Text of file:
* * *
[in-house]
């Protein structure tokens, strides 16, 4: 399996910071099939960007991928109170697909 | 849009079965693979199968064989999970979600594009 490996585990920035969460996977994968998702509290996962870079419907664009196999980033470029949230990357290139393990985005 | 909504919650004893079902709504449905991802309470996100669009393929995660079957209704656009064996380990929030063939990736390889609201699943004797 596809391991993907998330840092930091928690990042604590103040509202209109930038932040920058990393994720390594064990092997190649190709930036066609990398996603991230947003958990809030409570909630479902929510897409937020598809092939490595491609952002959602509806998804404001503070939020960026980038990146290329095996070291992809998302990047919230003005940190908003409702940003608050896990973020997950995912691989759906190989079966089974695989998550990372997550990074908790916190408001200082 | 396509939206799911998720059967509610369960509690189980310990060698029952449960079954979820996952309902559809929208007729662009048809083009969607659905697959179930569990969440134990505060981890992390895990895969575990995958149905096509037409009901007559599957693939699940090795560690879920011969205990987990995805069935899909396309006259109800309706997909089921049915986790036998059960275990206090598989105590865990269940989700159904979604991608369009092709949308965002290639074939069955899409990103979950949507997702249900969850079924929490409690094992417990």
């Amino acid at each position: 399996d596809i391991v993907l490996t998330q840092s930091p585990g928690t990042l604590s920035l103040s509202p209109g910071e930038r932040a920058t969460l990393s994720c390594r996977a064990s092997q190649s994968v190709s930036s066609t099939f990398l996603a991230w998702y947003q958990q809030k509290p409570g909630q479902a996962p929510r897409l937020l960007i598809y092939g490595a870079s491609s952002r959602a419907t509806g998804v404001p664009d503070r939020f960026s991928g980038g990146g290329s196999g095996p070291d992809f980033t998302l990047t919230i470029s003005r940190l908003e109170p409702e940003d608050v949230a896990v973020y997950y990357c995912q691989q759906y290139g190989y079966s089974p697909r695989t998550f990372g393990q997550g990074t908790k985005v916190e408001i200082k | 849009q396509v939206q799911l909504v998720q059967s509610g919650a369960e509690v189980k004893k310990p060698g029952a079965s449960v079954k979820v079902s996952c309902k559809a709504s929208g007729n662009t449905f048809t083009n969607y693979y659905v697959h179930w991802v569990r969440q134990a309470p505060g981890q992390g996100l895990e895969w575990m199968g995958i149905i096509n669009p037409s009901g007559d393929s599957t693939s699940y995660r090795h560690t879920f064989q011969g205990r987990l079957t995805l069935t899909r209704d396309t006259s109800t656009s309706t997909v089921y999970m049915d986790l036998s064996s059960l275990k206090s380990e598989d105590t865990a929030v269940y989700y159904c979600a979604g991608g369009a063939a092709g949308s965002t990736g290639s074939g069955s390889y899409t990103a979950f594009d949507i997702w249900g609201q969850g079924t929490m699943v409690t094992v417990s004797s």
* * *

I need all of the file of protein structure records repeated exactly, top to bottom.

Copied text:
[in-house]
């Protein structure tokens, strides 16, 4: 399996910071099939960007991928109170697909 | 849009079965693979199968064989999970979600594009 490996585990920035969460996977994968998702509290996962870079419907664009196999980033470029949230990357290139393990985005 | 909504919650004893079902709504449905991802309470996100669009393929995660079957209704656009064996380990929030063939990736390889609201699943004797 596809391991993907998330840092930091928690990042604590103040509202209109930038932040920058990393994720390594064990092997190649190709930036066609990398996603991230947003958990809030409570909630479902929510897409937020598809092939490595491609952002959602509806998804404001503070939020960026980038990146290329095996070291992809998302990047919230003005940190908003409702940003608050896990973020997950995912691989759906190989079966089974695989998550990372997550990074908790916190408001200082 | 396509939206799911998720059967509610369960509690189980310990060698029952449960079954979820996952309902559809929208007729662009048809083009969607659905697959179930569990969440134990505060981890992390895990895969575990995958149905096509037409009901007559599957693939699940090795560690879920011969205990987990995805069935899909396309006259109800309706997909089921049915986790036998059960275990206090598989105590865990269940989700159904979604991608369009092709949308965002290639074939069955899409990103979950949507997702249900969850079924929490409690094992417990």
């Amino acid at each position: 399996d596809i391991v993907l490996t998330q840092s930091p585990g928690t990042l604590s920035l103040s509202p209109g910071e930038r932040a920058t969460l990393s994720c390594r996977a064990s092997q190649s994968v190709s930036s066609t099939f990398l996603a991230w998702y947003q958990q809030k509290p409570g909630q479902a996962p929510r897409l937020l960007i598809y092939g490595a870079s491609s952002r959602a419907t509806g998804v404001p664009d503070r939020f960026s991928g980038g990146g290329s196999g095996p070291d992809f980033t998302l990047t919230i470029s003005r940190l908003e109170p409702e940003d608050v949230a896990v973020y997950y990357c995912q691989q759906y290139g190989y079966s089974p697909r695989t998550f990372g393990q997550g990074t908790k985005v916190e408001i200082k | 849009q396509v939206q799911l909504v998720q059967s509610g919650a369960e509690v189980k004893k310990p060698g029952a079965s449960v079954k979820v079902s996952c309902k559809a709504s929208g007729n662009t449905f048809t083009n969607y693979y659905v697959h179930w991802v569990r969440q134990a309470p505060g981890q992390g996100l895990e895969w575990m199968g995958i149905i096509n669009p037409s009901g007559d393929s599957t693939s699940y995660r090795h560690t879920f064989q011969g205990r987990l079957t995805l069935t899909r209704d396309t006259s109800t656009s309706t997909v089921y999970m049915d986790l036998s064996s059960l275990k206090s380990e598989d105590t865990a929030v269940y989700y159904c979600a979604g991608g369009a063939a092709g949308s965002t990736g290639s074939g069955s390889y899409t990103a979950f594009d949507i997702w249900g609201q969850g079924t929490m699943v409690t094992v417990s004797s």